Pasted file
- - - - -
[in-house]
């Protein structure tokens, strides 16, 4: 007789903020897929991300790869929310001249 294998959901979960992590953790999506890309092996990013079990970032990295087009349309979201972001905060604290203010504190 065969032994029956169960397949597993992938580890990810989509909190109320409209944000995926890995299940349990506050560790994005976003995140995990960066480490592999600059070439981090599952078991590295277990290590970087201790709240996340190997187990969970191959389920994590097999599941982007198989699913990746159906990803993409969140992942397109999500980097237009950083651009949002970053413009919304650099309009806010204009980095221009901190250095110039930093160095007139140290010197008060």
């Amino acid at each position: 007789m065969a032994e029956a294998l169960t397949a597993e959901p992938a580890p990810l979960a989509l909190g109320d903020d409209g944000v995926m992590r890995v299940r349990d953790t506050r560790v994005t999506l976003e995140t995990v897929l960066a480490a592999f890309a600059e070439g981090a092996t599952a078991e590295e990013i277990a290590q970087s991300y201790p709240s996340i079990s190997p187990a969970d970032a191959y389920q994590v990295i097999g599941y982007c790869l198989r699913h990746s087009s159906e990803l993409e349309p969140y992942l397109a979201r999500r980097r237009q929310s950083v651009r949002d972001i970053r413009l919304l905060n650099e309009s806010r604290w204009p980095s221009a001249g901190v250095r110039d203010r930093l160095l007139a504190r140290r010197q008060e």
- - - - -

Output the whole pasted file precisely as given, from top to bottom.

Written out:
[in-house]
């Protein structure tokens, strides 16, 4: 007789903020897929991300790869929310001249 294998959901979960992590953790999506890309092996990013079990970032990295087009349309979201972001905060604290203010504190 065969032994029956169960397949597993992938580890990810989509909190109320409209944000995926890995299940349990506050560790994005976003995140995990960066480490592999600059070439981090599952078991590295277990290590970087201790709240996340190997187990969970191959389920994590097999599941982007198989699913990746159906990803993409969140992942397109999500980097237009950083651009949002970053413009919304650099309009806010204009980095221009901190250095110039930093160095007139140290010197008060």
């Amino acid at each position: 007789m065969a032994e029956a294998l169960t397949a597993e959901p992938a580890p990810l979960a989509l909190g109320d903020d409209g944000v995926m992590r890995v299940r349990d953790t506050r560790v994005t999506l976003e995140t995990v897929l960066a480490a592999f890309a600059e070439g981090a092996t599952a078991e590295e990013i277990a290590q970087s991300y201790p709240s996340i079990s190997p187990a969970d970032a191959y389920q994590v990295i097999g599941y982007c790869l198989r699913h990746s087009s159906e990803l993409e349309p969140y992942l397109a979201r999500r980097r237009q929310s950083v651009r949002d972001i970053r413009l919304l905060n650099e309009s806010r604290w204009p980095s221009a001249g901190v250095r110039d203010r930093l160095l007139a504190r140290r010197q008060e």